In a move that favors greater state influence over permitting for natural gas pipelines, a California federal judge has vacated a Trump-era U.S. Environmental Protection Agency (EPA) rule designed to streamline Clean Water Act (CWA) approvals.

U.S. District Judge William Alsup, overseeing the case in the U.S. District Court for the Northern District of California, on Thursday vacated a rule finalized last year that established limits on state authority over CWA Section 401 decisions. 

The changes under the Trump administration had aimed to prevent indefinite delays to infrastructure projects cleared by agencies such as the Federal Energy Regulatory Commission..

Responding to legal challenges brought by states, tribes and conservation groups, Alsup ordered that the Trump-era rule be vacated and remanded back to the EPA. The EPA, for its part, had asked the court to remand the rule without vacating it.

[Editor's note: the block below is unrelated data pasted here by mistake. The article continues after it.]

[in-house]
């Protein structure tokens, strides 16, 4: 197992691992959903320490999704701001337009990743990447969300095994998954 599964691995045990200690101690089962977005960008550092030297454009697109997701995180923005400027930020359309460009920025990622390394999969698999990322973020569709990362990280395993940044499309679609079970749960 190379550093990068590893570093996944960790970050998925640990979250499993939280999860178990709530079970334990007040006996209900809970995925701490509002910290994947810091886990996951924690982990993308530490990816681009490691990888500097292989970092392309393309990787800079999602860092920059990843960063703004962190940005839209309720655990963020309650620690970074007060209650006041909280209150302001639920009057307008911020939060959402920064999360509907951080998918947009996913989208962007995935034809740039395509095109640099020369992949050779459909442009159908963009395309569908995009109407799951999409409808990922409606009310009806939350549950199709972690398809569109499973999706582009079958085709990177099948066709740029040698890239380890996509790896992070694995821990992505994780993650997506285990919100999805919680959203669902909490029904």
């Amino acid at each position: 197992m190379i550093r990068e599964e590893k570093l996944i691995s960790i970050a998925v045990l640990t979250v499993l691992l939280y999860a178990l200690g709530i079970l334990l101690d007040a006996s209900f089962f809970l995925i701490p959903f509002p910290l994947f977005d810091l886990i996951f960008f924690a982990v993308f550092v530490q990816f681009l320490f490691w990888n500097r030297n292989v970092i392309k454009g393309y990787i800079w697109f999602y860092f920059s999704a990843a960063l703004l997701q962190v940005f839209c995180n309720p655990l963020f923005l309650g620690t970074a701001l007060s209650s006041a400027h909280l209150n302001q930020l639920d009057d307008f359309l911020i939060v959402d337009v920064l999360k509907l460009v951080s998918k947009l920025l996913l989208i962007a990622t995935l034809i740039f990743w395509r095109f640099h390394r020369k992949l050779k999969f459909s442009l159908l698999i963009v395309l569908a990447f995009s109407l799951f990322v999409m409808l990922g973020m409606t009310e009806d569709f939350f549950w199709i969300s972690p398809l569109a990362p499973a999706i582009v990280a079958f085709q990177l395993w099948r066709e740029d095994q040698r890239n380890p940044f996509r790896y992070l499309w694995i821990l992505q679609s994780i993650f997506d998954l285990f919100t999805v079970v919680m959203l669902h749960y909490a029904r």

EPA officials under President Biden had already signaled their intent to revise the former  administration’s rule in favor of bolstering state and tribal influence over the CWA Section 401 process.

“In light of the lack of reasoned decisionmaking and apparent errors in the rule’s scope of certification, the indications that the rule contravenes the structure and purpose of the Clean Water Act, and that EPA itself has signaled it could not or will not adopt the same rule upon remand, significant doubt exists that EPA correctly promulgated the rule,” Alsup wrote of the Trump-era rule.

Alsup also found that plaintiffs challenging the Trump EPA changes showed that “significant environmental harms will likely transpire” with the rule left in place. The potential harms to the environment outweigh the “disruptive economic consequences” of vacating the rule, and the economic harms further “do not outweigh the significant doubts that EPA correctly promulgated” the rule, the judge wrote.

The Section 401 rule marks the latest Trump administration environmental rollback to get the ax since President Biden took office.The U.S. District Court for the District of Arizona last month vacated a 2020 rule that sought a narrowed definition for “waters of the United States,” or what waterbodies fall under CWA jurisdiction. Meanwhile, Congress in June voted to restore Obama-era controls on methane emissions from the oil and natural gas sector that had been partially rescinded by Trump’s EPA.